U.S. Capitol Police want to build a permanent fence around the building to enhance security after the Jan. 6 insurrection.
It’s a controversial idea, and one that may not be necessary according to top security experts and architects contacted by Newsy.
“It’s unimaginative,” said Thomas Vonier, president of the International Union of Architects.
He shared a list of suggestions for strengthening protection at the Capitol complex without erecting a permanent fence.
He would first close busy Constitution and Independence avenues to traffic.
Both thoroughfares cut through the grounds of the Capitol, separating the domed building from the offices of lawmakers.
Vonier would turn the area into a pedestrian only zone, following an example from after the Oklahoma City bombing when authorities closed Pennsylvania Avenue to vehicles in front of the White House.
It’s now an open pedestrian plaza, affording unobstructed access for both visitors and Secret Service.
“Everyone who enters that area is watched and scrutinized for what they're wearing, how they're behaving, what they're carrying,” Vonier said.
Instead of a fence, smart landscaping can create natural, subtle rings of security around high profile buildings.
In the security world there’s such a thing as hostile vegetation.
“We’ve all had that experience, you’re trying to get in some place and there’s thorny plants,” said Peggy Van Eepoel, a security specialist and senior principal at Thornton Tomasetti. “They may look great but can make it pretty uncomfortable for you to get through.”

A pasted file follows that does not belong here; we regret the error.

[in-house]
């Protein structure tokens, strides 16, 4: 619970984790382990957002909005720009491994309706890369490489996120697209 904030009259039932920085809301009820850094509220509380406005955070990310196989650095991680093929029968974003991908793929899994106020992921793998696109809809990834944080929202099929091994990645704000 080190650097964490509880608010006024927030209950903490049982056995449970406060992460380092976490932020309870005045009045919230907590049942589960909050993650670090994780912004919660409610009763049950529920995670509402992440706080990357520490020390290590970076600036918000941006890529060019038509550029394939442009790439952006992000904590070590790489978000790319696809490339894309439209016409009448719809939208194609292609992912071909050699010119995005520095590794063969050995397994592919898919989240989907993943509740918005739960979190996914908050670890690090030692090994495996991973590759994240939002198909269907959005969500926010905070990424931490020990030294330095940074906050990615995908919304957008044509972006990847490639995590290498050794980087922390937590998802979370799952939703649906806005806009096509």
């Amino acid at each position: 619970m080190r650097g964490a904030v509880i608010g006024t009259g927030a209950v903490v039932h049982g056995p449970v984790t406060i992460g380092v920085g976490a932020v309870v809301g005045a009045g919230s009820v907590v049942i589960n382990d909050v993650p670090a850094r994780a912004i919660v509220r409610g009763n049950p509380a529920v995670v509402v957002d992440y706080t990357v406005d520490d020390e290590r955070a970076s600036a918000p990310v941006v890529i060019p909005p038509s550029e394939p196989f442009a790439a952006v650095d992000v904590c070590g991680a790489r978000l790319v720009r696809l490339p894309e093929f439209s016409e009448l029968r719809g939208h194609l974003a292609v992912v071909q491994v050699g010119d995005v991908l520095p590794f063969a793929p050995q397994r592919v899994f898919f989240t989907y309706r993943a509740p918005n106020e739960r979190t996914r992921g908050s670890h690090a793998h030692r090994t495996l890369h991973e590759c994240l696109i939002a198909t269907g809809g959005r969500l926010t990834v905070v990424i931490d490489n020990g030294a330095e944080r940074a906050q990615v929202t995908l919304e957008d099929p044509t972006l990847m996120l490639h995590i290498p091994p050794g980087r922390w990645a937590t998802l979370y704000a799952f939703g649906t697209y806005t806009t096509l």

Experts also shared ideas for how to ensure a mob that gets past outdoor security never gets inside.
One option is to harden windows with tough but invisible ballistic film so they can’t shatter as they did at the Capitol during the siege, said Timothy Dimoff, president of SACS consulting and investigative services
“The whole purpose is, hit it, shoot it, whatever, it’s not coming out,” Dimoff said.
He also would install locks able to instantly secure doors remotely and hidden steel gates that can quickly seal off sections of the building.
“You hit a button and it raises up and it blocks the doors,” he said.
After an attack on Canada’s parliament in 2014, an analysis found the most critical security lapses weren’t physical but instead a result of human errors.
Security services in Ottawa streamlined law enforcement coordination and enhanced intelligence gathering, which may have made more of a difference at the U.S. Capitol than a fence, said Phil Gurski, president and CEO of Borealis Threat and Risk Consulting.
“It wasn’t that the intel wasn’t there, it wasn’t acted on," Gurski said of the Jan. 6 riot. "And that’s a very important distinction.”
A decision by Congress on a permanent fence will wait until at least March 5, when a security review is scheduled to conclude.
Vonier hopes lawmakers keep the Capitol grounds open, a goal he said can still allow for new security measures.
“The idea that this is meant to be an amenity for the people and a place for the people's business is what should be at the forefront,” he said.